We had a hearing-impaired friend who usually “listened” by lip-reading, since few people sign. My son wanted to learn sign language as a favor to her, and when a local church offered a free night class, he enrolled. He later went on two mission trips to a boarding school for deaf children, vastly increasing his knowledge through immersion in the language. Two years of experience with American Sign Language has now been accepted by his college as his high school foreign language requirement.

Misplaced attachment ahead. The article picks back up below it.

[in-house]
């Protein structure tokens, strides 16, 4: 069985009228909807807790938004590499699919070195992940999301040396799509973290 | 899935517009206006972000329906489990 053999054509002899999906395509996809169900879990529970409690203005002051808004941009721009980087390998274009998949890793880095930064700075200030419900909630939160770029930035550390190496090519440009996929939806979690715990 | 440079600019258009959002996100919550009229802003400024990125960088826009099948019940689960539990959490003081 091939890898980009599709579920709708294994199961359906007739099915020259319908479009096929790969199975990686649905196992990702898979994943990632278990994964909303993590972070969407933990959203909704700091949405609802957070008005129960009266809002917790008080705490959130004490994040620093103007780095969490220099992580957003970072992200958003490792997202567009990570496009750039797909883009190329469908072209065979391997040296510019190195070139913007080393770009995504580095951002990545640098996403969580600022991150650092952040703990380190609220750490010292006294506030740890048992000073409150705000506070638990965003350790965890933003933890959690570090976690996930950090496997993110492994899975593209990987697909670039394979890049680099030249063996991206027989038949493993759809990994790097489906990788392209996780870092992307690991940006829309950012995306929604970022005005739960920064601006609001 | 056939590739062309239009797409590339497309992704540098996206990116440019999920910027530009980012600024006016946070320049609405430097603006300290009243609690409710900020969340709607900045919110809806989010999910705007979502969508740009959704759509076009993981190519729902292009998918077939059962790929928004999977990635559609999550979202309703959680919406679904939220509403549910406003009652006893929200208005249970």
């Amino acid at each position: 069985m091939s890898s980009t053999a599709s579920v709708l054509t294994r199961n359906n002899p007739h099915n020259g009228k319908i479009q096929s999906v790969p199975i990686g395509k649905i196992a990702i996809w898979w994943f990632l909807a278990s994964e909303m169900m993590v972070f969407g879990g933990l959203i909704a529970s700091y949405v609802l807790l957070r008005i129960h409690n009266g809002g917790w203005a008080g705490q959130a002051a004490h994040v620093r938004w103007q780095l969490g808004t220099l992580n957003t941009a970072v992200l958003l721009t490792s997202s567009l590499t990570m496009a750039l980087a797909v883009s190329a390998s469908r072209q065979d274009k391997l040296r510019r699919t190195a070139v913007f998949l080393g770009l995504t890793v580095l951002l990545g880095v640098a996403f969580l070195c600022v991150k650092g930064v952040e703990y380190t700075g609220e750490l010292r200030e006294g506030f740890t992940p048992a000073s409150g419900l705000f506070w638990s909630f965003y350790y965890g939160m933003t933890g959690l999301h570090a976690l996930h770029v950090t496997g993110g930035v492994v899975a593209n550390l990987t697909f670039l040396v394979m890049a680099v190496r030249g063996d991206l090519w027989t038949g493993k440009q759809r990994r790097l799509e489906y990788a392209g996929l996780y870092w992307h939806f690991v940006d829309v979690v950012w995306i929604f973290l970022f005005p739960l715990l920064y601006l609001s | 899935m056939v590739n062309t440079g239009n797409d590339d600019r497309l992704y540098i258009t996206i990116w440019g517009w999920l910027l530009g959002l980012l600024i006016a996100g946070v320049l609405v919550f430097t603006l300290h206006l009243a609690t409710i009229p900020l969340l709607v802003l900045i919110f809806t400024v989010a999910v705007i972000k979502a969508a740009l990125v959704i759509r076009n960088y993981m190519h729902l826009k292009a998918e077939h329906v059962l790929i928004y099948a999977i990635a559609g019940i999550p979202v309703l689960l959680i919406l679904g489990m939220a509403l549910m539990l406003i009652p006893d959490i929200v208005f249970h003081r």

Other homeschooled friends of ours have pursued their interests during high school as preparation for their chosen career fields: veterinary medicine, aviation, real estate, computer science, agriculture/farming, etc. Exposure to a variety of career options can be gained through field trips or informal interviews with acquaintances for the student who has not yet decided on a lifetime goal.